Reservoir storage across the state (as of the end of June) is 105% of average and 76% of capacity. At this time last year,
statewide reservoir storage was at 92% of average.
The western and Southwest basins have seen significant recovery after storage was depleted last year. The Rio Grande basin reservoir storage levels are as high as they have been since 2000.
The corn crop is approximately three weeks behind due to cooler temperatures into late spring. Producers are hoping for
normal temperatures and a late frost to ensure a viable crop.
Water providers in attendance report their systems are in good shape and water demand is down compared to this time last year.
Flooding due to monsoonal moisture in the next 2-3 weeks in post wildfire burn scars remains a concern and is being monitored closely. The daily flood threat bulletin can be accessed May 1 through September 30 HERE.
The U.S. Drought Monitor on Thursday announced in its monthly update that southwestern Colorado is back in low-level drought, or D0.
The folks who keep an eye on drought conditions at the Colorado Water Conservation Board (CWCB) didn’t have anything good to say about it.
“Hi D0. You have not been missed,” the CWCB said in a tweet Thursday.
The news means the state is 97% drought-free rather than 100%, which is where Colorado has been for the past month…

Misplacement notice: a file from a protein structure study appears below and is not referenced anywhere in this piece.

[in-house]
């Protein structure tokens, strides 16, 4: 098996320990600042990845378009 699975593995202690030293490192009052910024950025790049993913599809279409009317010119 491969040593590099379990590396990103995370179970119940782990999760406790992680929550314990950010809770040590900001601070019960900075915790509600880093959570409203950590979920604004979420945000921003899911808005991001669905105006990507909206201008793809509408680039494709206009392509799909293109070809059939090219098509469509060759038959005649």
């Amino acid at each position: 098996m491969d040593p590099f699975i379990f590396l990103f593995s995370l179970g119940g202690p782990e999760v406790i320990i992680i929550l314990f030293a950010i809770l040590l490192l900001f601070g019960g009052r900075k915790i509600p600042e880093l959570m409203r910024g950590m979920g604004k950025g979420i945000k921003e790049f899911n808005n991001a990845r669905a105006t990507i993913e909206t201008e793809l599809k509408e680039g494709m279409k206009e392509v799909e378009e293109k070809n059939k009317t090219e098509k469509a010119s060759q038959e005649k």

Still, according to a Tuesday presentation for the CWCB’s Water Availability Task Force, Colorado’s snowpack has done the state well this year by every measure, and spring precipitation means many of the state’s reservoirs are full or close to capacity.
The seven reservoirs in southwestern Colorado, tracked by the Natural Resources Conservation Service (NRCS), are at 100% full or nearly so. That’s water from the San Miguel, Dolores, Animas and San Juan rivers.
Reservoirs, however, in southern and southeastern Colorado are still well below capacity, according to the NRCS data. Of the 13 reservoirs served by the Arkansas River in southeastern Colorado, seven are at 50% of capacity or below. For the reservoirs served by the Rio Grande, including those in the San Luis Valley, average capacity of its eight reservoirs is around 50%. Rainfall in the Rio Grande basin was 83% of average in June and doesn’t show much improvement for July, according to NRCS data.